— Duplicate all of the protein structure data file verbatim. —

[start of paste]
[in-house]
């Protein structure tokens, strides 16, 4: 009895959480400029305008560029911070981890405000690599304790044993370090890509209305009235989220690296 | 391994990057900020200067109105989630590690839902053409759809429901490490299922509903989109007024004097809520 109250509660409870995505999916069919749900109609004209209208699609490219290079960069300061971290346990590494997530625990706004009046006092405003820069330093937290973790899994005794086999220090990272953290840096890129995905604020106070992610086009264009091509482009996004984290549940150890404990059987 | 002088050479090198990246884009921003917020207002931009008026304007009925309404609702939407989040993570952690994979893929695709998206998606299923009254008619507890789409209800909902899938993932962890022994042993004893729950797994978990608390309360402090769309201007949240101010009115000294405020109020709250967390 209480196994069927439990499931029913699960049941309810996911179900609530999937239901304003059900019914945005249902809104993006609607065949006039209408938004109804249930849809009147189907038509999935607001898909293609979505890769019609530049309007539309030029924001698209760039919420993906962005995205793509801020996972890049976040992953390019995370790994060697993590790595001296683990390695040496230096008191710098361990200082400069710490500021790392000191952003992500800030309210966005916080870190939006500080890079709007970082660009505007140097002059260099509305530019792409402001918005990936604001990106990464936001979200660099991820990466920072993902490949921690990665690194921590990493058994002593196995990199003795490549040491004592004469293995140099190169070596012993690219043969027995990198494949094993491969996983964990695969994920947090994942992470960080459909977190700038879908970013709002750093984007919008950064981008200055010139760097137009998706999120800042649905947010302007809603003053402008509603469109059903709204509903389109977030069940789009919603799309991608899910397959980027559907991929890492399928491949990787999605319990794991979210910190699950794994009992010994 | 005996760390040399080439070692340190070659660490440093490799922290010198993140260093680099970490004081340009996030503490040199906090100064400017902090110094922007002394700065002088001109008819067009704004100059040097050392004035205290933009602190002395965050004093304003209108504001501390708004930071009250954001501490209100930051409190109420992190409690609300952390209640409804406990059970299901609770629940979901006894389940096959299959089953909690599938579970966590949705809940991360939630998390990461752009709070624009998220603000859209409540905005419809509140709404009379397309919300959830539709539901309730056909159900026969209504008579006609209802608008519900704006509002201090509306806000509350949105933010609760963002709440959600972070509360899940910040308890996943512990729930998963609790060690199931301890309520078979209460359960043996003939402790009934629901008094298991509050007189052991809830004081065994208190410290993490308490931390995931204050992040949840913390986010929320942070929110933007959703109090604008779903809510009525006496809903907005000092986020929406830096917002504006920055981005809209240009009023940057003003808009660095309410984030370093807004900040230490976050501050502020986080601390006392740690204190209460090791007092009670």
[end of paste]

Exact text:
[in-house]
């Protein structure tokens, strides 16, 4: 009895959480400029305008560029911070981890405000690599304790044993370090890509209305009235989220690296 | 391994990057900020200067109105989630590690839902053409759809429901490490299922509903989109007024004097809520 109250509660409870995505999916069919749900109609004209209208699609490219290079960069300061971290346990590494997530625990706004009046006092405003820069330093937290973790899994005794086999220090990272953290840096890129995905604020106070992610086009264009091509482009996004984290549940150890404990059987 | 002088050479090198990246884009921003917020207002931009008026304007009925309404609702939407989040993570952690994979893929695709998206998606299923009254008619507890789409209800909902899938993932962890022994042993004893729950797994978990608390309360402090769309201007949240101010009115000294405020109020709250967390 209480196994069927439990499931029913699960049941309810996911179900609530999937239901304003059900019914945005249902809104993006609607065949006039209408938004109804249930849809009147189907038509999935607001898909293609979505890769019609530049309007539309030029924001698209760039919420993906962005995205793509801020996972890049976040992953390019995370790994060697993590790595001296683990390695040496230096008191710098361990200082400069710490500021790392000191952003992500800030309210966005916080870190939006500080890079709007970082660009505007140097002059260099509305530019792409402001918005990936604001990106990464936001979200660099991820990466920072993902490949921690990665690194921590990493058994002593196995990199003795490549040491004592004469293995140099190169070596012993690219043969027995990198494949094993491969996983964990695969994920947090994942992470960080459909977190700038879908970013709002750093984007919008950064981008200055010139760097137009998706999120800042649905947010302007809603003053402008509603469109059903709204509903389109977030069940789009919603799309991608899910397959980027559907991929890492399928491949990787999605319990794991979210910190699950794994009992010994 | 005996760390040399080439070692340190070659660490440093490799922290010198993140260093680099970490004081340009996030503490040199906090100064400017902090110094922007002394700065002088001109008819067009704004100059040097050392004035205290933009602190002395965050004093304003209108504001501390708004930071009250954001501490209100930051409190109420992190409690609300952390209640409804406990059970299901609770629940979901006894389940096959299959089953909690599938579970966590949705809940991360939630998390990461752009709070624009998220603000859209409540905005419809509140709404009379397309919300959830539709539901309730056909159900026969209504008579006609209802608008519900704006509002201090509306806000509350949105933010609760963002709440959600972070509360899940910040308890996943512990729930998963609790060690199931301890309520078979209460359960043996003939402790009934629901008094298991509050007189052991809830004081065994208190410290993490308490931390995931204050992040949840913390986010929320942070929110933007959703109090604008779903809510009525006496809903907005000092986020929406830096917002504006920055981005809209240009009023940057003003808009660095309410984030370093807004900040230490976050501050502020986080601390006392740690204190209460090791007092009670």